ObamaCare activists face confusion over healthcare law

That point was echoed by Jason Madrak, the chief marketing officer of Connecticut's state-based marketplace.

"There is a low-level awareness overall of the Affordable Care Act," Madrak said on the call.

"There is often confusion and misunderstanding based on disinformation campaigns [about the law] … The conversations that we have are just making people aware that the law is still here, that they have some obligations and a boatload of opportunities as a result."

"Folks really don't know this is coming," said Antoinette Kraus, director of the Pennsylvania Health Access Network.

"Folks aren't connecting the new benefits to the Affordable Care Act. That is really important also in the general education for the public." 

The activists nonetheless delivered an upbeat message, saying their efforts are making headway and will intensify in the coming weeks.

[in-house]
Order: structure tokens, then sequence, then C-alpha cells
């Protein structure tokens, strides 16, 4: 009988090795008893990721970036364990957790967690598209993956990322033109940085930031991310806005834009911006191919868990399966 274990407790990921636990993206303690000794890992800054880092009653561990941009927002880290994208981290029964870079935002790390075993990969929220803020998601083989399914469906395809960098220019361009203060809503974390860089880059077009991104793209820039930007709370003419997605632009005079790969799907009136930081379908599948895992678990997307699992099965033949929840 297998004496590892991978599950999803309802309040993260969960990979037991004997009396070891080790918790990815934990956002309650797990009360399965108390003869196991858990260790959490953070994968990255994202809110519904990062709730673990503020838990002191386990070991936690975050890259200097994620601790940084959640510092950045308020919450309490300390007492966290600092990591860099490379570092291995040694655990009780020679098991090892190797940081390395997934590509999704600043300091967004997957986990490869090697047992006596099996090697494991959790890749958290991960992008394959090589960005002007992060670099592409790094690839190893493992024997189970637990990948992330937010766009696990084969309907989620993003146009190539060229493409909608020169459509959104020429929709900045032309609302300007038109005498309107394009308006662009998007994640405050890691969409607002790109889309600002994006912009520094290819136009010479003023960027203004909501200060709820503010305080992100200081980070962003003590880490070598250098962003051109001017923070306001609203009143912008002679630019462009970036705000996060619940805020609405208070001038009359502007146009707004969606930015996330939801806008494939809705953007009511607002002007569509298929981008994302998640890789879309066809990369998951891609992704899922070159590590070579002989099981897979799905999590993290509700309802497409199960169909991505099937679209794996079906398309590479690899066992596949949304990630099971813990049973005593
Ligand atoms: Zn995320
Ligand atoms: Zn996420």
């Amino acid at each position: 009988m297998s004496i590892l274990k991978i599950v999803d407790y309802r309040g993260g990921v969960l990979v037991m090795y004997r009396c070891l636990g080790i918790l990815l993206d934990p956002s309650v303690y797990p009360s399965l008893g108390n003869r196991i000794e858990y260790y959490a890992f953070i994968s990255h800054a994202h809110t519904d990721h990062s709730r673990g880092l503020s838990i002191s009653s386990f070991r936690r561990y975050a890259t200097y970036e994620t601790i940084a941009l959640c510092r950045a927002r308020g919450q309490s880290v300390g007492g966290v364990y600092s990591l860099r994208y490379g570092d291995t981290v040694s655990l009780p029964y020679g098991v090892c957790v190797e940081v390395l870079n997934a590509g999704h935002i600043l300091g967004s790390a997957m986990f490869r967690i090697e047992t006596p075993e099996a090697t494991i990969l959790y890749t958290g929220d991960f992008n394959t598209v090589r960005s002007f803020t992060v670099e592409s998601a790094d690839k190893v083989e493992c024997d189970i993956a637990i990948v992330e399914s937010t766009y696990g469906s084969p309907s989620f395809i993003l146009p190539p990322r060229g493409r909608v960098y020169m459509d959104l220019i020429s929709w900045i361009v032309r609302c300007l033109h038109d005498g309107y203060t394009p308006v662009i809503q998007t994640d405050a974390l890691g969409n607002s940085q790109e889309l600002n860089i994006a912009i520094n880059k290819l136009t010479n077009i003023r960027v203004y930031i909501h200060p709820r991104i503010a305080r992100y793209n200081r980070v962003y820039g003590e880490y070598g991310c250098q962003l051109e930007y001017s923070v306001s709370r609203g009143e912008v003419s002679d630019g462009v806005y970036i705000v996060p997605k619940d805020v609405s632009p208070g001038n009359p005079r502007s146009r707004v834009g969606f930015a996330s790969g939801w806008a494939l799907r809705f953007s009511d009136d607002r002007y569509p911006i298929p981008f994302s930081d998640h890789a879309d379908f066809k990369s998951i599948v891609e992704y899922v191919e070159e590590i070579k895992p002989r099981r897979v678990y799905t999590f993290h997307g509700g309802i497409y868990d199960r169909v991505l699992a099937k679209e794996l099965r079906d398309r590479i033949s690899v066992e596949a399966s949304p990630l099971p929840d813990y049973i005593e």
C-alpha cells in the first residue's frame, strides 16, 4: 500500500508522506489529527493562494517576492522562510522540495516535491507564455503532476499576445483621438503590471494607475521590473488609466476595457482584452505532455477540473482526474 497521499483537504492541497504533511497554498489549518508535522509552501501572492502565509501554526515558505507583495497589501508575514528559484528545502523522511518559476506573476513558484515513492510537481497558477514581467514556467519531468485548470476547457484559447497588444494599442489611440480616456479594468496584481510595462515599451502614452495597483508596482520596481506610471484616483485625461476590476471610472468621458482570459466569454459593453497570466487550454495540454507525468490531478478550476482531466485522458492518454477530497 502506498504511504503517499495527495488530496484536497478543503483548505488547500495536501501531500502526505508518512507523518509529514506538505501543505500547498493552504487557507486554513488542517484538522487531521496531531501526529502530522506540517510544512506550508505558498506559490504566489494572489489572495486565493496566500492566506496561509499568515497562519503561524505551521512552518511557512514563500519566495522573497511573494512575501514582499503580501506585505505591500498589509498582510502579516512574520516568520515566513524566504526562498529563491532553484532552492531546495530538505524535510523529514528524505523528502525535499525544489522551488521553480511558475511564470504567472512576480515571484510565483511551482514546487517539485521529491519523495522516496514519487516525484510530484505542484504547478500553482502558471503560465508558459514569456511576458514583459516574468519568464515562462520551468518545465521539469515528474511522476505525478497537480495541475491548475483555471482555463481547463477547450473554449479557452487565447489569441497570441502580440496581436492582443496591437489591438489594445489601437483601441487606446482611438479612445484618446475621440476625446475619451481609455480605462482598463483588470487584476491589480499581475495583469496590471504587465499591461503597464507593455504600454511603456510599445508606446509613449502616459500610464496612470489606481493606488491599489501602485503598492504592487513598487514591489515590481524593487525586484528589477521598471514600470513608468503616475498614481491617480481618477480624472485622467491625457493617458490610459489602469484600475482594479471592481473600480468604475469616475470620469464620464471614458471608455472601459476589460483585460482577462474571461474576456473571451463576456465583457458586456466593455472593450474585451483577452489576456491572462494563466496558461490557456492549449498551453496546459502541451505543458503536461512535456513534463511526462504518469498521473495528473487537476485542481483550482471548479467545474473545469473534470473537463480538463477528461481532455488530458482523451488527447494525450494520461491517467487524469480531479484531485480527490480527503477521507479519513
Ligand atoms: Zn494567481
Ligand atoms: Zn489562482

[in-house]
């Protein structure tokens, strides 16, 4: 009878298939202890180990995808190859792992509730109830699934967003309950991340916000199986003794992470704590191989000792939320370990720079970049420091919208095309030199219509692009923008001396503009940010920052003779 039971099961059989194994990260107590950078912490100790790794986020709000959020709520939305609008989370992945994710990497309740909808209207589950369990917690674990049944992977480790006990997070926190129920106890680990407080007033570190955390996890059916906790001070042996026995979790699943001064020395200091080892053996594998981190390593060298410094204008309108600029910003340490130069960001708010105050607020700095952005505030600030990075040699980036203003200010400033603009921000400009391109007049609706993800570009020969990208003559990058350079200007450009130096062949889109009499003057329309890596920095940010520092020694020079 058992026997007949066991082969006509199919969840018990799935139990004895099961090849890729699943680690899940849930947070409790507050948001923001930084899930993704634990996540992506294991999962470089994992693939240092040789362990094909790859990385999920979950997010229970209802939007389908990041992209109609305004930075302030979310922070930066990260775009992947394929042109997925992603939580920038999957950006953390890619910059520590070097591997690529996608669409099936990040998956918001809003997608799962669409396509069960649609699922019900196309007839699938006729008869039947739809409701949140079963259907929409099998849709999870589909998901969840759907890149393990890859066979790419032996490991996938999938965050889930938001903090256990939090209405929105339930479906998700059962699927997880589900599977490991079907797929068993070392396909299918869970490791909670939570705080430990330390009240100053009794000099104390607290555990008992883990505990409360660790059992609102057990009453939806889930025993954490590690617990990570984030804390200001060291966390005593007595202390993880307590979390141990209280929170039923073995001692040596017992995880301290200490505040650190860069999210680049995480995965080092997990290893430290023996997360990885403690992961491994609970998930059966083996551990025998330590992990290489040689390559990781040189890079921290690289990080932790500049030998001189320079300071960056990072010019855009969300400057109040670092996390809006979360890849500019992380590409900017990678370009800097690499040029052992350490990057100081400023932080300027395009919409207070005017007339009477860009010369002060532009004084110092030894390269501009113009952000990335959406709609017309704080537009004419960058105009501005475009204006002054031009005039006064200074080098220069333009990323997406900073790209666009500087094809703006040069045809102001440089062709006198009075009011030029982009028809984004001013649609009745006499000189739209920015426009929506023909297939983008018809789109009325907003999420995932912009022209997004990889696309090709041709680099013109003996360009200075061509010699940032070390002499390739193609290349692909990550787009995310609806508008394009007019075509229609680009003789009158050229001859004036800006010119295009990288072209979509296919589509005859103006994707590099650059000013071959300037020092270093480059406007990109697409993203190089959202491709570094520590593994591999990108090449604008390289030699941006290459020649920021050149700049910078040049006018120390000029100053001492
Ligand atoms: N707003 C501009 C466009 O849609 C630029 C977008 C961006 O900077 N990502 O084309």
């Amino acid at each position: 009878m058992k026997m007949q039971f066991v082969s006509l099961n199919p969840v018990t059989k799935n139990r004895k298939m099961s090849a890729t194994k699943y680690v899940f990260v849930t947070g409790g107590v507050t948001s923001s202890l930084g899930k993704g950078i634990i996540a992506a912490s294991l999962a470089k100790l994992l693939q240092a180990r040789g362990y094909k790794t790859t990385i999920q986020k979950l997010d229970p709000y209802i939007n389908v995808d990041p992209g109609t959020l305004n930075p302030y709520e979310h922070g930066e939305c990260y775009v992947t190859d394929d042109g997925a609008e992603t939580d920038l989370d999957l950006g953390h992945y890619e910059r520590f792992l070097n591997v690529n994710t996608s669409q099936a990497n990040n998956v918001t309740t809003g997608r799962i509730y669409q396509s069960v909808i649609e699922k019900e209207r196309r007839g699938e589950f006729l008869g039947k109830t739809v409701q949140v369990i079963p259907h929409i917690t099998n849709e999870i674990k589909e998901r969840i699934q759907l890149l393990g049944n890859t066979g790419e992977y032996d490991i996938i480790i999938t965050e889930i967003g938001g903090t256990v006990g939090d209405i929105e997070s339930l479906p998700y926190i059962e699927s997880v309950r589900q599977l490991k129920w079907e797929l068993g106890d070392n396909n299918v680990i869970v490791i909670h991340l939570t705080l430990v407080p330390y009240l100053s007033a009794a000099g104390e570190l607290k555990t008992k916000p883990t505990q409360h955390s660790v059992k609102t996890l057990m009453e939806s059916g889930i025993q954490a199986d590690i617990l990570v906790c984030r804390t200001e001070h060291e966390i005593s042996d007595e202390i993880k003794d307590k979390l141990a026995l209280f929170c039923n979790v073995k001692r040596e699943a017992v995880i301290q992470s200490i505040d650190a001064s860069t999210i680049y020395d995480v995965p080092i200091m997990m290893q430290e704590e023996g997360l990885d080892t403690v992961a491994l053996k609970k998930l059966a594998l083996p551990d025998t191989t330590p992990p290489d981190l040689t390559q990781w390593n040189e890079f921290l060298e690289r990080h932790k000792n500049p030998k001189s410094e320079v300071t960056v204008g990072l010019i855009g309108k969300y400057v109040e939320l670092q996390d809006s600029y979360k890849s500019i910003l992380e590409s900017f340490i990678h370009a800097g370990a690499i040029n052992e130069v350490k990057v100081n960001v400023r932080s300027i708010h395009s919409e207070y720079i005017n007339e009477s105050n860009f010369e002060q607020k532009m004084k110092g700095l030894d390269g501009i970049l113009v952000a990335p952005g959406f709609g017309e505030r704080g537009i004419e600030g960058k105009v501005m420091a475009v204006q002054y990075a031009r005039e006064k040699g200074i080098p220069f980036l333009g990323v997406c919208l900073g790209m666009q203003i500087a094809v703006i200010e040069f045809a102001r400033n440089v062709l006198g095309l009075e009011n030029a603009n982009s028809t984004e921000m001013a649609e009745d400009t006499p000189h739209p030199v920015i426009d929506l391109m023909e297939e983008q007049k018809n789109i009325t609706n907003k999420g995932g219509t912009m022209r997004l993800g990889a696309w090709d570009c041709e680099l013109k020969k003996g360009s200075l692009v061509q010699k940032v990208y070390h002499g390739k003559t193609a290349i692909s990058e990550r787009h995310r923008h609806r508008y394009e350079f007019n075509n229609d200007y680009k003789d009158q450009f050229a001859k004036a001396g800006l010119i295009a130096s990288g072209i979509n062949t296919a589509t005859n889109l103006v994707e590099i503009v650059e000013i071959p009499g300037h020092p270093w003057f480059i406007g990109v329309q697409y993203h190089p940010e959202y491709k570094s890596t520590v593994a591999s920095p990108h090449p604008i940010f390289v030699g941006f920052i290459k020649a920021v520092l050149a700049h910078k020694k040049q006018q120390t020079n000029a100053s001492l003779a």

Confusion has plagued healthcare reform since its passage in 2010. Recent polls attest to this: one-third told USA Today this month that they have little or no understanding of how the law works.

Activists are trying to remedy this confusion over the next six months, hoping to make enough progress to guarantee solid enrollment numbers for the new marketplaces.

The campaigns are trying to reach young, healthy people in particular. Their participation is crucial in order to balance out premium costs for older, sicker patients.

Families USA organized Wednesday's call to highlight successful and creative public outreach efforts at the state level.

States represented on the call — including Missouri, Minnesota and Kentucky — have held a flood of public information drives at sports and community events and popular gathering spots, activists said.

Connecticut's exchange, Access Health CT, paid for a sponsorship at a Hartford arena, exposing concertgoers to information about ObamaCare benefits.

That state's marketplace will also open two retail locations in underserved cities next month.

"We view that as a key way to manifest our commitment to being in communities" and providing "expert guidance and help," Madrak said.